World Oceans Day 2018: SAM calls for Ban of Single-Use Plastics to Prevent Plastic Pollution

Plastic pollution has become a serious problem affecting the marine environment. This year’s main action focus of World Oceans Day, celebrated each year on 8 June, is to prevent plastic pollution and encourage solutions for a healthy ocean.  Hence, Sahabat Alam Malaysia (SAM) calls for elimination of single-use plastics as a first step to beat plastic pollution.

Plastic packaging accounts for about half of the plastic waste in the world. The most common single-use plastics found in the environment are, in order of magnitude, cigarette butts, plastic drinking bottles, plastic bottle caps, food wrappers, plastic grocery bags, plastic lids, straws and stirrers, other types of plastic bags, and foam take-away containers. (The State of Plastics Report 2018 @UNEnvironment)

Much of the plastic produced globally is designed to be thrown away. Up till 2017, an estimated 8,300 million metric tons (Mt) of virgin plastics have been produced. As of 2015, only around 9% had been recycled, 12% was incinerated, and 79% was accumulated in landfills or the natural environment. If current production and waste management trends continue, it is predicted that roughly 12,000 Mt of plastic waste will be in landfills or in the natural environment by 2050 (Geyer

Coastal cleanups co-organized by SAM in the past few years in Segari, Perak had collected tonnes of marine litter, among them plastic debris.  Fishermen also encounter plastics and other litter when they haul in their catch. The most visible impact of plastic pollution on marine life is ingestion of plastic debris, suffocation and entanglement of hundreds of marine species, including sea birds, turtles, fish, mussels, crustaceans and marine mammals.

Any harm to ecosystem functions and the services they provide, due to marine litter, ultimately will affect people’s livelihoods and health. There are major concerns about the accumulation in the food chain of the toxic chemicals, the hydrophobic pollutants which float on the water surface, that accumulate on the surface of the plastics during their long residence time in polluted sea waters.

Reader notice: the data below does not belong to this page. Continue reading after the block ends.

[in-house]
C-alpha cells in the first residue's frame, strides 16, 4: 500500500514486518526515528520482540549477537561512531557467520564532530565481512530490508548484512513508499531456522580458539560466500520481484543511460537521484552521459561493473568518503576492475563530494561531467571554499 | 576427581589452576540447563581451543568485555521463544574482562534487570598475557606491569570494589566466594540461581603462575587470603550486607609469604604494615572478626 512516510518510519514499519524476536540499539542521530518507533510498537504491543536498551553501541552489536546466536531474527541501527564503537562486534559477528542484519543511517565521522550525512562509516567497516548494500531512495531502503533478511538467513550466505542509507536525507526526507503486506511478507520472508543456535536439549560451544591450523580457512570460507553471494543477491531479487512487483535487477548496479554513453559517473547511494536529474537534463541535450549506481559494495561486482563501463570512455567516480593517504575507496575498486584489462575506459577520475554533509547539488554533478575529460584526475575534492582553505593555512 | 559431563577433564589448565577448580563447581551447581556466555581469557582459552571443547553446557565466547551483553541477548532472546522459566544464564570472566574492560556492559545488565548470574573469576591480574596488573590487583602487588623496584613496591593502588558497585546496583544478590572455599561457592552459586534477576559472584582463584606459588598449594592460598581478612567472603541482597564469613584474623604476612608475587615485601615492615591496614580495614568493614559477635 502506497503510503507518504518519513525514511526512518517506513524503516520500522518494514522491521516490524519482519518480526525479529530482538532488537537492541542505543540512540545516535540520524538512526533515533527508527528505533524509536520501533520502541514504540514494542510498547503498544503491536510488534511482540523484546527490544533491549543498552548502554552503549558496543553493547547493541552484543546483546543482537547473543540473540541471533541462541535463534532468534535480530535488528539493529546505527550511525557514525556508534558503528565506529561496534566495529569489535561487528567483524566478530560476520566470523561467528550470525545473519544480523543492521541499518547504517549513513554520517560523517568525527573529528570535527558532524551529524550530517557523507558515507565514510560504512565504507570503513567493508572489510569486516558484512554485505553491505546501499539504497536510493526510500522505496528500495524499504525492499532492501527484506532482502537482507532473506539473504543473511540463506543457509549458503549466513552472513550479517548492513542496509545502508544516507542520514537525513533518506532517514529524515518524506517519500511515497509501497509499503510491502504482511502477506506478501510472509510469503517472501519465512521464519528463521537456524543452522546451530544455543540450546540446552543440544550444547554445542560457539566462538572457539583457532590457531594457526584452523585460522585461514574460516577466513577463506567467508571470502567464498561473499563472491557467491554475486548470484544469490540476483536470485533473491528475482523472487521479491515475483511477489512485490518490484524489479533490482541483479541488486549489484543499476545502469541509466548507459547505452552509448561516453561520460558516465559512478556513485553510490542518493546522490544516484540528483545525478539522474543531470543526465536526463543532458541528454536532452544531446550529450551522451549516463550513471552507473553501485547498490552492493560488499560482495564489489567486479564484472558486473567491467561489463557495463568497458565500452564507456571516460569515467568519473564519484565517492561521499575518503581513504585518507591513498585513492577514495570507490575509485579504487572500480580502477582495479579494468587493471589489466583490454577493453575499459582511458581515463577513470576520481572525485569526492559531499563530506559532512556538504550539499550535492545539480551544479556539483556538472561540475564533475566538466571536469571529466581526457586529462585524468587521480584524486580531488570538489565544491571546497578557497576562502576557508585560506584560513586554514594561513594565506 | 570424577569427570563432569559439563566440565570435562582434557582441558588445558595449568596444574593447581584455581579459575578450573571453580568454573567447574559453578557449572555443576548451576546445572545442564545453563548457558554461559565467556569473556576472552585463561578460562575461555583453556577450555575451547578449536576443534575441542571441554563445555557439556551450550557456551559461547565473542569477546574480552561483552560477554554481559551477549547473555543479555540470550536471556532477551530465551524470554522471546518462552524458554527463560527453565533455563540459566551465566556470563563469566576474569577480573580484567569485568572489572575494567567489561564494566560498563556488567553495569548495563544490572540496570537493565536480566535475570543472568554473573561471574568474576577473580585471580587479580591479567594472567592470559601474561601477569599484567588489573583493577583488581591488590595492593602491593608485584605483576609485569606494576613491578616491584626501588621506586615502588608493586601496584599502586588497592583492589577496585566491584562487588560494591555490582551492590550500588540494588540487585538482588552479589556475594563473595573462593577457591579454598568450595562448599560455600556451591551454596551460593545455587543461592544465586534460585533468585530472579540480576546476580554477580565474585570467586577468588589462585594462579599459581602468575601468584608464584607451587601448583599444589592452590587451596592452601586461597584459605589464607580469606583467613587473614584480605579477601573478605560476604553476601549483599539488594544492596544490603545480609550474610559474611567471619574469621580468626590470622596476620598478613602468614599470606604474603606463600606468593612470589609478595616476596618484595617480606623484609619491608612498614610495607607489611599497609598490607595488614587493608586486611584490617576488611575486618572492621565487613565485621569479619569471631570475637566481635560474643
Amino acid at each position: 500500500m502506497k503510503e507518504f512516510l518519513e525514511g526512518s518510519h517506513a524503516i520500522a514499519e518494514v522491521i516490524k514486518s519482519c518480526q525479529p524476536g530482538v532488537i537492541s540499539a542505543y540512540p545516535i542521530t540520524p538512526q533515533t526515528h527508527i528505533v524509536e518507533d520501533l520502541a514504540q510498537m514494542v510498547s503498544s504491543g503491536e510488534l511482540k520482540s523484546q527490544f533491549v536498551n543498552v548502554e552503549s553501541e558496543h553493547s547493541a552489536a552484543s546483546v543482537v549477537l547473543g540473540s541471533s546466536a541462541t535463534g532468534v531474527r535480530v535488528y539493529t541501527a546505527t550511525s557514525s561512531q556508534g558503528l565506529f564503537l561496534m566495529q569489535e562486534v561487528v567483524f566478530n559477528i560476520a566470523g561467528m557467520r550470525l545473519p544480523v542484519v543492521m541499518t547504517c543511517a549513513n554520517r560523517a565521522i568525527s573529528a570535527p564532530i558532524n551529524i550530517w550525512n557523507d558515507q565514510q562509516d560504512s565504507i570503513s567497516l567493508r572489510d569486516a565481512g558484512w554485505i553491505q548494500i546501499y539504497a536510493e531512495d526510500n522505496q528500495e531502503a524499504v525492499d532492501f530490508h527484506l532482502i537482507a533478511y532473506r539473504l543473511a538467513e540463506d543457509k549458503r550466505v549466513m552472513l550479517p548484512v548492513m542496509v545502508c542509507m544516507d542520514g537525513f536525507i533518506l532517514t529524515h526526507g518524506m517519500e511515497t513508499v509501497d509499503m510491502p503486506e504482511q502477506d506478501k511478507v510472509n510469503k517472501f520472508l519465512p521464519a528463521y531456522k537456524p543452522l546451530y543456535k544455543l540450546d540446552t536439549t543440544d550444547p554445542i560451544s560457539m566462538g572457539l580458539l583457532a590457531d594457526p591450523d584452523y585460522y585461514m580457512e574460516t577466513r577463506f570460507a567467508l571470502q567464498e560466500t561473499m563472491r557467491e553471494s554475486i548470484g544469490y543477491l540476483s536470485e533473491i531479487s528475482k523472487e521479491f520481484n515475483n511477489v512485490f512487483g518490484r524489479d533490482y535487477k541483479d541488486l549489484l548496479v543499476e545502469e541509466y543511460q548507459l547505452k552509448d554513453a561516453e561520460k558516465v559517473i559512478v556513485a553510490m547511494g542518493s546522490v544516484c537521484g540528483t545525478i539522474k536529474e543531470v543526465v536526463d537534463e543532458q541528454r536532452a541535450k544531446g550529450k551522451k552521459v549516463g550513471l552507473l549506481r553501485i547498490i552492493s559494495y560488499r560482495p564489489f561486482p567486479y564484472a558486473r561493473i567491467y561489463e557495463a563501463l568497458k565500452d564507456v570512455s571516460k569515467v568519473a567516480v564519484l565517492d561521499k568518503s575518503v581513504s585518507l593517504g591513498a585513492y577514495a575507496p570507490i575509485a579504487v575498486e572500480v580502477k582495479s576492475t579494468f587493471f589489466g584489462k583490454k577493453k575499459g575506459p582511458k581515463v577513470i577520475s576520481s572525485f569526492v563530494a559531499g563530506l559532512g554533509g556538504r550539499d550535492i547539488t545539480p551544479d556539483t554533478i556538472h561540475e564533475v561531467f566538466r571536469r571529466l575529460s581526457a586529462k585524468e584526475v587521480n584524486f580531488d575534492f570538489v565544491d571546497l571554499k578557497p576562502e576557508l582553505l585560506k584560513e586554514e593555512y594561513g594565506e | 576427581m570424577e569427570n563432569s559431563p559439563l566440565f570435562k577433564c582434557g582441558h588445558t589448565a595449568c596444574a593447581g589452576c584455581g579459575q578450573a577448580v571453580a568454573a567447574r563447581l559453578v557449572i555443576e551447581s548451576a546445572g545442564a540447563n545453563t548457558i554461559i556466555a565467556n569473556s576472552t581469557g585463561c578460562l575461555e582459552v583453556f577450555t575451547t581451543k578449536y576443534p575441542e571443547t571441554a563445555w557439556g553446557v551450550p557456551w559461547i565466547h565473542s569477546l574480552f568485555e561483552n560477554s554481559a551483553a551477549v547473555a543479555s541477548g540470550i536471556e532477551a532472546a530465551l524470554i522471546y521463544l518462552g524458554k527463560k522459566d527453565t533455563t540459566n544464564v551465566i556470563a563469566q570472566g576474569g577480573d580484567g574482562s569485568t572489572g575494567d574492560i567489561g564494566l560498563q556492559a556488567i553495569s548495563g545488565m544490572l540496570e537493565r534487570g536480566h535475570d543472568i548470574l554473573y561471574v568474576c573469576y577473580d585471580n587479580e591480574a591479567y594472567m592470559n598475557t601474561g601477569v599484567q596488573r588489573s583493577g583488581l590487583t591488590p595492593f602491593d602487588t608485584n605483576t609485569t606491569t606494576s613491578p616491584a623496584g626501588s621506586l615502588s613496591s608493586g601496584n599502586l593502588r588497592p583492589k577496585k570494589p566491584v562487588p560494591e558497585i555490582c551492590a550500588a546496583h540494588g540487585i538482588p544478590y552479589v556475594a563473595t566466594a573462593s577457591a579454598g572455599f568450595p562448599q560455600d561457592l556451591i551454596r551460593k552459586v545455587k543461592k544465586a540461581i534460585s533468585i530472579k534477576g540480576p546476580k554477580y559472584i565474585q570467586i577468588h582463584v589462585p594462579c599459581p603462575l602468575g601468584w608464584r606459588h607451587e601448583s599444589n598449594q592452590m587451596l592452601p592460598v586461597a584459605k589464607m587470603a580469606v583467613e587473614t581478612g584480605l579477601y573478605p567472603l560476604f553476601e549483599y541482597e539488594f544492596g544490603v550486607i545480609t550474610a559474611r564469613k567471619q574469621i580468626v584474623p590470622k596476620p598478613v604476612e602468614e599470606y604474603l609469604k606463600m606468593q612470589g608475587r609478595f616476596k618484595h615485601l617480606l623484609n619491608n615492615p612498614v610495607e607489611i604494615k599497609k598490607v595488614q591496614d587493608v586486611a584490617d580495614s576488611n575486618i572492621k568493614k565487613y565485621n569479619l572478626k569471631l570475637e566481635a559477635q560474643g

Recent studies show that over 90% of bottled water and even 83% of tap water contain microplastic particles. Trace amounts are turning up in our blood, stomachs, and lungs with increasing regularity.  In the long term, we would be plagued with the consequences of continued use of plastics.

Studies by researchers have traced microplastics in the sea water surface in several locations in the coastal area and mangrove forests in Singapore and Malaysia.  One study in Sementa Mangroves in Kapar, Selangor found that micro size polystyrene foam and plastic fragments were the most abundant and found microplastics at different depths of soil (Barasarathi 2014). The intrusion of micro-plastics into the aquatic ecosystems would surely have negative impacts in the food chain.

Besides the environmental health issues, the economic damage caused by plastic waste is vast. Plastic litter in the Asia-Pacific region costs its tourism, fishing and shipping industries $1.3 billion per year. Studies suggest that the total economic damage to the world’s marine ecosystem caused by plastic amounts to at least $13 billion every year.

What is the solution? About 50% of consumer plastics are designed to be used only once.  Producers must take responsibility for the full lifecycle costs and impacts of their products and packaging and must redesign and innovate safer materials and systems.

For consumers, the best option is to replace single-use plastic products with reusable or refillable products that can provide the same service without using any disposable materials at all.

Thus, SAM supports the nationwide ban on plastic bags within the span of a year, as announced by Housing and Local Government Minister Zuraida Kamaruddin in May 2018.  We urge that this ban is followed with bans on other single-use disposable products and microplastics.  

If we do not do anything locally and globally, then the prediction that there would be more plastic in the oceans than fish by 2050, will be a reality.



Press Statement, 7 June 2018